A well groomed mustachioed George stares from the posters; ‘Hit Hard and Look Spiteful, is what you have to do with most clubs, Smile and Take it Easy, is all you need with the Champion Clubs.’
During the 1920s George was confident enough with his teaching to give golf lessons on the radio and this seemingly batty idea may have led him to his next innovation.
C Francis Jenkins with one of his moving image inventions. Image: Wikipedia
Sometime before 1930 he had met C Francis Jenkins, a pioneer in motion picture apparatus as well as the development of television. Several years before, George had begun studying the golf swing with an incredibly focused eye, using stereoscope photography to analyse the science of stance, grip and angle.
We can only imagine his excitement at discovering that Jenkins had developed a movie camera that took an incredible 3200 shots a second. At the time an ordinary camera took only 16. George explained to the Sarasota Herald-Tribune that he and Francis could take ‘3200 pictures a second on 200 feet of film’ slowing ‘a golf swing down from something like one second to four minutes’. This is an achievement that OB Keebler described in the paper of 1930 as ‘the most important development, I suppose, in all the history of golf, so far as the teaching of this complex and baffling game is concerned.'
George chose his three subjects expertly, Harry Vardon his mentor and old style golfer, Bobby Jones a newer buck on the block, and Miss Joyce Wethered ‘the greatest feminine golfer who ever lived’.
Bobby Jones age 14, Miss Joyce Wethered in 1953, Harry Vardon. Images: Wikipedia
There were only four of these amazing cameras in the world and the film was produced by the PGAA; it must have cost a fortune considering the amount of film used. Around the same time George, ever the innovator, was experimenting on apparatus to ‘weigh’ a golf swing and by 1939 he had developed a cobbled-together machine that did just that. Along with analysis of champions' heights and weights, he calculated that the optimum swing for a win was 22° between the golfer's body and the golf club, all clearly demonstrated in Popular Science magazine.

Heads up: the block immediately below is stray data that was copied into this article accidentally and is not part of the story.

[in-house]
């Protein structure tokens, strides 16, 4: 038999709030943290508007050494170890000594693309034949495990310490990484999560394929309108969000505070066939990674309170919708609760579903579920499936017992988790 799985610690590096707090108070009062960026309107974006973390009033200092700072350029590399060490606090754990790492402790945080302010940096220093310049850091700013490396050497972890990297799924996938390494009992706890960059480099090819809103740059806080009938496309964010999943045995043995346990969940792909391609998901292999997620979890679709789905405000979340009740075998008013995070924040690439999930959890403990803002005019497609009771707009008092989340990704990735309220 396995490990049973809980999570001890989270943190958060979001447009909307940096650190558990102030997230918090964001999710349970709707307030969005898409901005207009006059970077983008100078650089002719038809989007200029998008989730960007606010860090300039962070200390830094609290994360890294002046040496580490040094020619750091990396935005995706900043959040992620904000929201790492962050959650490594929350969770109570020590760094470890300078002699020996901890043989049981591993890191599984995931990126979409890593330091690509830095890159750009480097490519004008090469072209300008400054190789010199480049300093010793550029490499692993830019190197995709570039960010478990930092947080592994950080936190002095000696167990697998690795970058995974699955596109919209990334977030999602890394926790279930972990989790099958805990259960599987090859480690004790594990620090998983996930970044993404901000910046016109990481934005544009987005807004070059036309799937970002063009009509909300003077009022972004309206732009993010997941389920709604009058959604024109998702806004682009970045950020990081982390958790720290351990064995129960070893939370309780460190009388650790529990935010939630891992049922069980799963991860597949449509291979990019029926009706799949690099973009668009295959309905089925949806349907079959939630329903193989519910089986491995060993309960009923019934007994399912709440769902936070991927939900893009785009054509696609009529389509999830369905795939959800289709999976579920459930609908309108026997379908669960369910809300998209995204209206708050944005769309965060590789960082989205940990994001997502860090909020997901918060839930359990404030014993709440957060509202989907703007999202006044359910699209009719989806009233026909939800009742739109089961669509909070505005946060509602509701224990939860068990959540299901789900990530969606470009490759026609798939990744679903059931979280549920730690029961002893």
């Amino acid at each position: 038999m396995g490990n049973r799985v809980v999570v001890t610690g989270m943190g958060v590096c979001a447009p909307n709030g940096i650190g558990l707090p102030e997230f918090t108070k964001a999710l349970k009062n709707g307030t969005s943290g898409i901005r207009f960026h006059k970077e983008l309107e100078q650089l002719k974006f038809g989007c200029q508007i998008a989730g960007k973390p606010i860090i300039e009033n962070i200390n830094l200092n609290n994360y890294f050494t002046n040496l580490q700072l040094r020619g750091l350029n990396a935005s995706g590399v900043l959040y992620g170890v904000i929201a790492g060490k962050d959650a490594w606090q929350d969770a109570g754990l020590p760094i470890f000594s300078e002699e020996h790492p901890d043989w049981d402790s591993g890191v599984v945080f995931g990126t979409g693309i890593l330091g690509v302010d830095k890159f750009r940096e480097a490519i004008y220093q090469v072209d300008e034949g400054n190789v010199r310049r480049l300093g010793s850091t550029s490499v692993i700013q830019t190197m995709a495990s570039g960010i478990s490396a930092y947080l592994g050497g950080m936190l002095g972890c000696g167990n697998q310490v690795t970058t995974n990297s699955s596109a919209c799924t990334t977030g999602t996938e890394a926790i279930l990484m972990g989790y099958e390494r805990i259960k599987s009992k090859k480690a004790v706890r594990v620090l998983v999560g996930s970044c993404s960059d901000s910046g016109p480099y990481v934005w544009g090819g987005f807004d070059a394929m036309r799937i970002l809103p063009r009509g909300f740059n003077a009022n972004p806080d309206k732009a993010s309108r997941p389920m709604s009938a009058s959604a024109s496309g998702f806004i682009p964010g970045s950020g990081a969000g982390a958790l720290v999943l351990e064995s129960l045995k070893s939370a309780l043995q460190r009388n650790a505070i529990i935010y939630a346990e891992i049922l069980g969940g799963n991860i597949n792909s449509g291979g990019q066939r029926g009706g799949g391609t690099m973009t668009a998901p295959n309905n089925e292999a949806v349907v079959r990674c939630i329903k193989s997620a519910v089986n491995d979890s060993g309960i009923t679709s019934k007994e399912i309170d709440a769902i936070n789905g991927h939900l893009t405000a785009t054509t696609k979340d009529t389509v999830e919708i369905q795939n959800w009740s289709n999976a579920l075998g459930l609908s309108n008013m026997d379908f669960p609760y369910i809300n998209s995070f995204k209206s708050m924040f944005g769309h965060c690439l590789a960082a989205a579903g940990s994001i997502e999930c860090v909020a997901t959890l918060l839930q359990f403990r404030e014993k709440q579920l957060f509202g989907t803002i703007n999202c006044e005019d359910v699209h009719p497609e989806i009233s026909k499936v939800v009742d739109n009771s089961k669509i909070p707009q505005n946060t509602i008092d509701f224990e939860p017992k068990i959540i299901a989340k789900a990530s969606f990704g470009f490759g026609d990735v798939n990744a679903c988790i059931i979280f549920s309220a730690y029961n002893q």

Having pieced together George’s articles and quotes, I now have the proof of his early innovation using motion pictures to analyse golf techniques. The film that he worked on showing his three chosen subjects can be found onYoutube:
George and Beatrice had 10 surviving children; several went on to be golf pros, teachers and course designers.
George helped shape the future of golf through his application of innovative, practical scientific inventions. Perhaps it is because of his self-effacing, collaborative nature that much of his story has remained undocumented until now?
Heather Tweed is an artist, writer and educator. She has spent five years scouring dusty manuscripts and unopened tomes, bringing to life a remarkable characters from the past.
Free UK Genealogy couldn't have made over 400 Million records available without our wonderful volunteers who give their time and energy so generously to make our websites what they are.
Here, volunteer transcriber Frank Rogers tells us about his experiences volunteering with FreeREG.